3.8. Additional factors termed "modifiers" may be used to allow greater flexibility in certain circumstances. This allows SMC to accept greater uncertainty in the health economic case. In some cases it allows acceptance of or a higher cost per QALY. There are specific modifiers that apply to orphan drugs, with this specific EMA designation.
Some of the modifiers listed by SMC as potentially relevant in some cases (e.g. when the cost per QALY is high) are:
- Evidence of a substantial improvement in life expectancy (with sufficient quality of life to make the extra survival desirable). Substantial improvement in life expectancy would normally be a median gain of 3 months but the SMC assesses the particular clinical context in reaching its decision;
- Evidence of a substantial improvement in quality of life (with or without survival benefit);
- Evidence that a sub-group of patients may derive specific or extra benefit and that the medicine in question can, in practice, be targeted at this sub-group;
- Absence of other therapeutic options of proven benefit for the disease in question and provided by the NHS;
- Possible bridging to another definitive therapy (e.g. bone marrow transplantation or curative surgery) in a defined proportion of patients;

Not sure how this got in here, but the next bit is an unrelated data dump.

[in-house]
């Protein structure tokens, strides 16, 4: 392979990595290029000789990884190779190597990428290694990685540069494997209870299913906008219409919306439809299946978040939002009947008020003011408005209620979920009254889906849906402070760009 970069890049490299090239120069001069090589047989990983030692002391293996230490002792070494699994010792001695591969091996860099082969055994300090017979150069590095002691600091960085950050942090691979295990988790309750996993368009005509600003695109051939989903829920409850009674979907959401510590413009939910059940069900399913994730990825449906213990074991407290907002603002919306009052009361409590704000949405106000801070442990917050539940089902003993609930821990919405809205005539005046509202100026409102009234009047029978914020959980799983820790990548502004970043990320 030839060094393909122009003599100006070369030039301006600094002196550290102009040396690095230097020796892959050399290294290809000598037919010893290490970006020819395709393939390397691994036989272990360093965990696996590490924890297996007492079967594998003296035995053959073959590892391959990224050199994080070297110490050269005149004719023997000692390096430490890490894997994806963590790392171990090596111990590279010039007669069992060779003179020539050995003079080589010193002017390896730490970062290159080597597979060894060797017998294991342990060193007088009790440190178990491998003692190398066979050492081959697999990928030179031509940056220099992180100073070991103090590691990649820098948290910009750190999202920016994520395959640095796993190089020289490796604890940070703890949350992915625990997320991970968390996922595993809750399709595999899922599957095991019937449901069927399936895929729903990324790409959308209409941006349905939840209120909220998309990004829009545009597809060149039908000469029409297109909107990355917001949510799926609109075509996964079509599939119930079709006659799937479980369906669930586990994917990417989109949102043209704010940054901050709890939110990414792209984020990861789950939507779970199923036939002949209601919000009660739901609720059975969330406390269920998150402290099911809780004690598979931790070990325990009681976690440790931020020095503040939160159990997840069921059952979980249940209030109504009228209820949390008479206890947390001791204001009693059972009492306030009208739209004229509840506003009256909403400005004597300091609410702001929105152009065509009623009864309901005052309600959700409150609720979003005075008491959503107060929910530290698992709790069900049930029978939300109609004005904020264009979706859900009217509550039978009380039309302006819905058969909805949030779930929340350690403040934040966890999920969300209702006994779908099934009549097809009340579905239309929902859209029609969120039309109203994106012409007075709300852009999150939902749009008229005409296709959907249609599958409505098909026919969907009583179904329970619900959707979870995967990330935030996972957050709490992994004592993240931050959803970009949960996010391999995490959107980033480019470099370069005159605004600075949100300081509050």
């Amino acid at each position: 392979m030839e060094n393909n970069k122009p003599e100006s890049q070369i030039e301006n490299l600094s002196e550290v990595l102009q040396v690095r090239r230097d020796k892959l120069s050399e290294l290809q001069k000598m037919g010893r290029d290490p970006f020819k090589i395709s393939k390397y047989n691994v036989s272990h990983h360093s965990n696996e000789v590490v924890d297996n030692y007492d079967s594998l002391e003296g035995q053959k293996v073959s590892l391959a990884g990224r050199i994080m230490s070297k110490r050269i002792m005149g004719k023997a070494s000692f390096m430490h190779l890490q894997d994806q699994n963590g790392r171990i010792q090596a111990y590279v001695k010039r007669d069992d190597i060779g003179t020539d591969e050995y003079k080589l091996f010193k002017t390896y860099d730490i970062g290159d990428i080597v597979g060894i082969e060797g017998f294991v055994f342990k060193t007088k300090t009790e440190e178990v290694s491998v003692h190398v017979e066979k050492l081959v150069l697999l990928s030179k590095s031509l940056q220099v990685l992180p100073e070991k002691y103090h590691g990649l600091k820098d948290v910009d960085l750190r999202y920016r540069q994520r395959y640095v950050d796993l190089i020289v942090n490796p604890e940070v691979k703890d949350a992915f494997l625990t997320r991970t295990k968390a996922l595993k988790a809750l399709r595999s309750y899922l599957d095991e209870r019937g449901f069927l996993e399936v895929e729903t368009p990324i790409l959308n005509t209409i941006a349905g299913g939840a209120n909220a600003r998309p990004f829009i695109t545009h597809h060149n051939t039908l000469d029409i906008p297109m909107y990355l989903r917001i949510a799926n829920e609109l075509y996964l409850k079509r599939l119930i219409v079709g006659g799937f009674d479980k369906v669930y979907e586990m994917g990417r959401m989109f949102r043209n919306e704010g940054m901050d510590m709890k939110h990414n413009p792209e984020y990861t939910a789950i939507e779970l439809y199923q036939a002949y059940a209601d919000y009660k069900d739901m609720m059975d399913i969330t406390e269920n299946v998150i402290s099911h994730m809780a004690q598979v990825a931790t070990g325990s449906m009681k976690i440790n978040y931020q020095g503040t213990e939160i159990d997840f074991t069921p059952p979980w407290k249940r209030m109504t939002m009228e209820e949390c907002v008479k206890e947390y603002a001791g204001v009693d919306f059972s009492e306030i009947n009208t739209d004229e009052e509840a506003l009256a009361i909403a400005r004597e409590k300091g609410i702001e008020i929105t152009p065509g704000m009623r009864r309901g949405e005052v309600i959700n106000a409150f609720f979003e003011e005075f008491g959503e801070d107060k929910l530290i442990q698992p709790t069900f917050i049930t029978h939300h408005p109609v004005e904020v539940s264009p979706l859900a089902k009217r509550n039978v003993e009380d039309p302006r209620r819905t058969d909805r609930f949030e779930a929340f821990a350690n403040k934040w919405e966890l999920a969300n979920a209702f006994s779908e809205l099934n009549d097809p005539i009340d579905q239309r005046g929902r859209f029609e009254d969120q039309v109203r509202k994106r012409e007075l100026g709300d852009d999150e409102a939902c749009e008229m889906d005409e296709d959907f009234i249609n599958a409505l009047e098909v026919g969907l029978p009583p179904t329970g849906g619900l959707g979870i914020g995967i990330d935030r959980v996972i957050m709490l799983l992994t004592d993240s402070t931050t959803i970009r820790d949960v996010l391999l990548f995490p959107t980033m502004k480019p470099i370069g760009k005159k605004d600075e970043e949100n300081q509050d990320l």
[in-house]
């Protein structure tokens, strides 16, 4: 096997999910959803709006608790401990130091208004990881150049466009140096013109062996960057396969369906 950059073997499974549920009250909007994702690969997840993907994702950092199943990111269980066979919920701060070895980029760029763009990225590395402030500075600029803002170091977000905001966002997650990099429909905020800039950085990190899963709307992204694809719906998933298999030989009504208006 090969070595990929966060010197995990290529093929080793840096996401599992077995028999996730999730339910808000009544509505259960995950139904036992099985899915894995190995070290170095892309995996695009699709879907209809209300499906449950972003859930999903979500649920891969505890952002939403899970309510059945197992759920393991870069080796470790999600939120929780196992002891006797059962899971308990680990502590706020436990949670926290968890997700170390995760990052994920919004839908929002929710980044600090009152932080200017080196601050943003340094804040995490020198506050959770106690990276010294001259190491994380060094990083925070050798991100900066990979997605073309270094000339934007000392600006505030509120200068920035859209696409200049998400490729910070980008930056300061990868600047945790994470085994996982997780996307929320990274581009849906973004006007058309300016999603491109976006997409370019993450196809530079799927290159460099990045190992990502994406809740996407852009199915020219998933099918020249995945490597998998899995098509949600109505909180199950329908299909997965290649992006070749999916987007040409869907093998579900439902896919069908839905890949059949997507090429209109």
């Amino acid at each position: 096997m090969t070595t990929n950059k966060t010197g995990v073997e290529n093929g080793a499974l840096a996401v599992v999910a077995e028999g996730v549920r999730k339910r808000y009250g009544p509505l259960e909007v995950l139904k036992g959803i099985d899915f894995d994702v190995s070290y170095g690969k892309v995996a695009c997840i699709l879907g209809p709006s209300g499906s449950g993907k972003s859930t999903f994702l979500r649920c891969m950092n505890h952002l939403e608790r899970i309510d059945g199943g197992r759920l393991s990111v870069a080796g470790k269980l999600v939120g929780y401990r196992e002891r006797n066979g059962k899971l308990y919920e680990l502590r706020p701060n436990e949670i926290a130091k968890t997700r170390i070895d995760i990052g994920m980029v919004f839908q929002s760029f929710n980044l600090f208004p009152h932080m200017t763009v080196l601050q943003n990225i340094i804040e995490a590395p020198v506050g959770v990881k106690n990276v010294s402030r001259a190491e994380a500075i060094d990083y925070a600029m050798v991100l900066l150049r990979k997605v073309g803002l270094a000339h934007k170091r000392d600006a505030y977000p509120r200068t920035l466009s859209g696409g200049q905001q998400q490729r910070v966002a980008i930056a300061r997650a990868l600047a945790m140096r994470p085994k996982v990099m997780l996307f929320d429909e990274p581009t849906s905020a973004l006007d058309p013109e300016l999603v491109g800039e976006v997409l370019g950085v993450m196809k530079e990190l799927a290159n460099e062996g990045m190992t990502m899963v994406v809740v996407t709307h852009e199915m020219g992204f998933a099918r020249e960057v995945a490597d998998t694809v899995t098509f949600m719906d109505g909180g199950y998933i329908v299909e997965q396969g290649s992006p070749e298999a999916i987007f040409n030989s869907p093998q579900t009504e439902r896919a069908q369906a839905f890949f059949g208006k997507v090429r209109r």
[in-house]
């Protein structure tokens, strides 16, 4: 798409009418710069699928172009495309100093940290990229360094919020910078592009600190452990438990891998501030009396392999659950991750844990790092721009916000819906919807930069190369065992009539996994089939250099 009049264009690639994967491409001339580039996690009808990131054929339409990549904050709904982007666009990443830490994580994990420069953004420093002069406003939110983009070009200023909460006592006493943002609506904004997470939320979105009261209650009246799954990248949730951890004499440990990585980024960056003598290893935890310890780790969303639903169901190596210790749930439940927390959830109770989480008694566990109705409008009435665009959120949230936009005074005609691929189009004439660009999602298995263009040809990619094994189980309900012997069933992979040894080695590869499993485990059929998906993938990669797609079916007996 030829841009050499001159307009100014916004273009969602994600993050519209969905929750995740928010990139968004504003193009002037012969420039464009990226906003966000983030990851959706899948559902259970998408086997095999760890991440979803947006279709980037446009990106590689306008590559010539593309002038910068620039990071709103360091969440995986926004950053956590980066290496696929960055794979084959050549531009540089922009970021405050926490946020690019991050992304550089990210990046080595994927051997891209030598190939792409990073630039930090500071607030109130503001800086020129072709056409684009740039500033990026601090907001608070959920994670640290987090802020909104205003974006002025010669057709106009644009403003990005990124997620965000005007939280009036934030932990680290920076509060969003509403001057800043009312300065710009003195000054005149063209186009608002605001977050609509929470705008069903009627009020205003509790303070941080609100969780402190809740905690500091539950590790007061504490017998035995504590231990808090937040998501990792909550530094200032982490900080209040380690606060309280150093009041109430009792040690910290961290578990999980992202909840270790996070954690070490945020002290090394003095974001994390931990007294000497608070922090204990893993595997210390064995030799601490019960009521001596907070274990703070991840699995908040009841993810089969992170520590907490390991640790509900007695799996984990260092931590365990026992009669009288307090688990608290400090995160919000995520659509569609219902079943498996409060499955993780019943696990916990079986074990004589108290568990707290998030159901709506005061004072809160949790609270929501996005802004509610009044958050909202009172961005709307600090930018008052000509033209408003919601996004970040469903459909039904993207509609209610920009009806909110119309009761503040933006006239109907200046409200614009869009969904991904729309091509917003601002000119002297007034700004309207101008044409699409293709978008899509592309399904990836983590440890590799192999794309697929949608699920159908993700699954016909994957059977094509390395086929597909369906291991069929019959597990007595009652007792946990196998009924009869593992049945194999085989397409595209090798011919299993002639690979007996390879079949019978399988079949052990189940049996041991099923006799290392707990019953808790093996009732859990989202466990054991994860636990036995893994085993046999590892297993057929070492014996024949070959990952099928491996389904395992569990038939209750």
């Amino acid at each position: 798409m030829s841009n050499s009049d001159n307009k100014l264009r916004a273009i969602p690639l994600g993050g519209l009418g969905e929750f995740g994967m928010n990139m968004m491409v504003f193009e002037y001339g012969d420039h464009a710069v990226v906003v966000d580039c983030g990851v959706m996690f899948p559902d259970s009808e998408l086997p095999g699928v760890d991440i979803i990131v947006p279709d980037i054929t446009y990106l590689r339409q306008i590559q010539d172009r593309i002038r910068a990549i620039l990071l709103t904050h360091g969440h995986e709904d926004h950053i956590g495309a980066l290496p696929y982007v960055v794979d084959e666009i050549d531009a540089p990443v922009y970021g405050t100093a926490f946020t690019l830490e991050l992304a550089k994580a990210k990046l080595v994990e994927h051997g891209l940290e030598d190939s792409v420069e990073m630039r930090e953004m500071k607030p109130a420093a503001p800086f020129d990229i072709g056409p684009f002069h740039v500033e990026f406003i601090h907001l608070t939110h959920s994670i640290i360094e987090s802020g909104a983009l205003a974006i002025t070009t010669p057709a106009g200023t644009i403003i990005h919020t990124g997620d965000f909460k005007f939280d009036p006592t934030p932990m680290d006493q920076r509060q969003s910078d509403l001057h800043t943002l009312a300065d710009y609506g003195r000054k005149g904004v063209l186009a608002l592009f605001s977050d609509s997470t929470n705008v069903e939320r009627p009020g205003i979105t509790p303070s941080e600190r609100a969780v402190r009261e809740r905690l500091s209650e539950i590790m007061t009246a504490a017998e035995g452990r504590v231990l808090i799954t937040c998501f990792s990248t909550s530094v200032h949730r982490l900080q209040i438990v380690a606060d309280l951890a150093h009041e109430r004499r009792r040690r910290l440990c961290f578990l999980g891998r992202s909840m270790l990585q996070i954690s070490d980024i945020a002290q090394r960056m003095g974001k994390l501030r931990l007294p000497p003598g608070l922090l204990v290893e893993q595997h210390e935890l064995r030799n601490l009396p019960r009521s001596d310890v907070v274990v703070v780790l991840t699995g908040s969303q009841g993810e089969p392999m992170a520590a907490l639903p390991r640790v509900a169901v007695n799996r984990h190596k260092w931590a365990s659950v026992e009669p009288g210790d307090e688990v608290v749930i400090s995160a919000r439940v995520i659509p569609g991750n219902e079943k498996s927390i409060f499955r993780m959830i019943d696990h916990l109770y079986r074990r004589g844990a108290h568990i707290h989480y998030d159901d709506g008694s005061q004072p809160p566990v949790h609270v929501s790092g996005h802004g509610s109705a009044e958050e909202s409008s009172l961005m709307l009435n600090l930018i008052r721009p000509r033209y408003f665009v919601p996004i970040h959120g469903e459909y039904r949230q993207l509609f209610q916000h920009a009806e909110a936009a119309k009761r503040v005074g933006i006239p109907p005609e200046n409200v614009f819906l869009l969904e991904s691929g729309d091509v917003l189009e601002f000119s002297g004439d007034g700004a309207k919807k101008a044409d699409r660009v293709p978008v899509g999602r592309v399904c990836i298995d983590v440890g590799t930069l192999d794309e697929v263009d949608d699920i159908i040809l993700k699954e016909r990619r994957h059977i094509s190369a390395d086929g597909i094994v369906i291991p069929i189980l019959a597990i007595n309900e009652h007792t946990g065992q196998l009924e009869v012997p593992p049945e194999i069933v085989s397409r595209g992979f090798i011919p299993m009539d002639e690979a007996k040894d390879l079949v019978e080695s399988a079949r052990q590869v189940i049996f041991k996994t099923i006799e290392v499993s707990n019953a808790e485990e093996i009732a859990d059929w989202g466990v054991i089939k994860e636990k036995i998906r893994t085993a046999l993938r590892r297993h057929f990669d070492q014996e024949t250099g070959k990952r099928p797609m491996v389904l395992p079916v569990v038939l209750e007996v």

- Emergence of a licensed medicine as an alternative to an unlicensed product that is established in clinical practice in NHS Scotland as the only therapeutic option for a specific indication
3.9. SMC recognises the category of "orphan drug" using the EMA definition - "one licensed for treating or preventing life-threatening rare diseases affecting fewer than 5 in 10,000 people in the European Union". During the appraisal process, SMC is prepared to accept a greater level of uncertainty in the calculation of cost effectiveness and a higher calculated QALY (when supported by a robust clinical and economic case) if other additional factors are present, namely whether:-
- the drug treats a life threatening disease
- whether it substantially increases life expectancy and/or quality of life
- it can reverse, rather than stabilise, the condition
- or bridges a gap to a "definitive" therapy,
This list is not exhaustive, however.